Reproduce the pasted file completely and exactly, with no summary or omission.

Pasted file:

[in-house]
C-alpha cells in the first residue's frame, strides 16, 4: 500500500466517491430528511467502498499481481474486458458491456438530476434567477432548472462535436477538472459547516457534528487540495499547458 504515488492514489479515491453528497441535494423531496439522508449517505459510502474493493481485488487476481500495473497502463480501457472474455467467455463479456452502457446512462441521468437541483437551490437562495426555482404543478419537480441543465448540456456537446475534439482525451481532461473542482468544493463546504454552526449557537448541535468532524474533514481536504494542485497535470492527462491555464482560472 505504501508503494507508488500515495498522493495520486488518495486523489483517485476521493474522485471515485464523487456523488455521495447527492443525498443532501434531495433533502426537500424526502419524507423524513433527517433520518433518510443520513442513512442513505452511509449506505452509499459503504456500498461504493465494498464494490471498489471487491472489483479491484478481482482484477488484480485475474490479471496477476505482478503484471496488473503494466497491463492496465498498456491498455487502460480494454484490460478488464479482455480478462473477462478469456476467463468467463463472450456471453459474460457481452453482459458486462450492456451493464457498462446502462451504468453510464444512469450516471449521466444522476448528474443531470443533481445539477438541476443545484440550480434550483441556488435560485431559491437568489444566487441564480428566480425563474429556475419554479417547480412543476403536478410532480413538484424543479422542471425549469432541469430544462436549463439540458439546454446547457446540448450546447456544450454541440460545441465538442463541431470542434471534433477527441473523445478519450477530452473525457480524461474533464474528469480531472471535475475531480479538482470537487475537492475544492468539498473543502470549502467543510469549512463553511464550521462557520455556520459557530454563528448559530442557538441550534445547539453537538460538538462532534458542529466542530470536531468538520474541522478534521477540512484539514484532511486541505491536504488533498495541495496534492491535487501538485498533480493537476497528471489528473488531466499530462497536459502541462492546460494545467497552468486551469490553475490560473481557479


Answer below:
[in-house]
C-alpha cells in the first residue's frame, strides 16, 4: 500500500466517491430528511467502498499481481474486458458491456438530476434567477432548472462535436477538472459547516457534528487540495499547458 504515488492514489479515491453528497441535494423531496439522508449517505459510502474493493481485488487476481500495473497502463480501457472474455467467455463479456452502457446512462441521468437541483437551490437562495426555482404543478419537480441543465448540456456537446475534439482525451481532461473542482468544493463546504454552526449557537448541535468532524474533514481536504494542485497535470492527462491555464482560472 505504501508503494507508488500515495498522493495520486488518495486523489483517485476521493474522485471515485464523487456523488455521495447527492443525498443532501434531495433533502426537500424526502419524507423524513433527517433520518433518510443520513442513512442513505452511509449506505452509499459503504456500498461504493465494498464494490471498489471487491472489483479491484478481482482484477488484480485475474490479471496477476505482478503484471496488473503494466497491463492496465498498456491498455487502460480494454484490460478488464479482455480478462473477462478469456476467463468467463463472450456471453459474460457481452453482459458486462450492456451493464457498462446502462451504468453510464444512469450516471449521466444522476448528474443531470443533481445539477438541476443545484440550480434550483441556488435560485431559491437568489444566487441564480428566480425563474429556475419554479417547480412543476403536478410532480413538484424543479422542471425549469432541469430544462436549463439540458439546454446547457446540448450546447456544450454541440460545441465538442463541431470542434471534433477527441473523445478519450477530452473525457480524461474533464474528469480531472471535475475531480479538482470537487475537492475544492468539498473543502470549502467543510469549512463553511464550521462557520455556520459557530454563528448559530442557538441550534445547539453537538460538538462532534458542529466542530470536531468538520474541522478534521477540512484539514484532511486541505491536504488533498495541495496534492491535487501538485498533480493537476497528471489528473488531466499530462497536459502541462492546460494545467497552468486551469490553475490560473481557479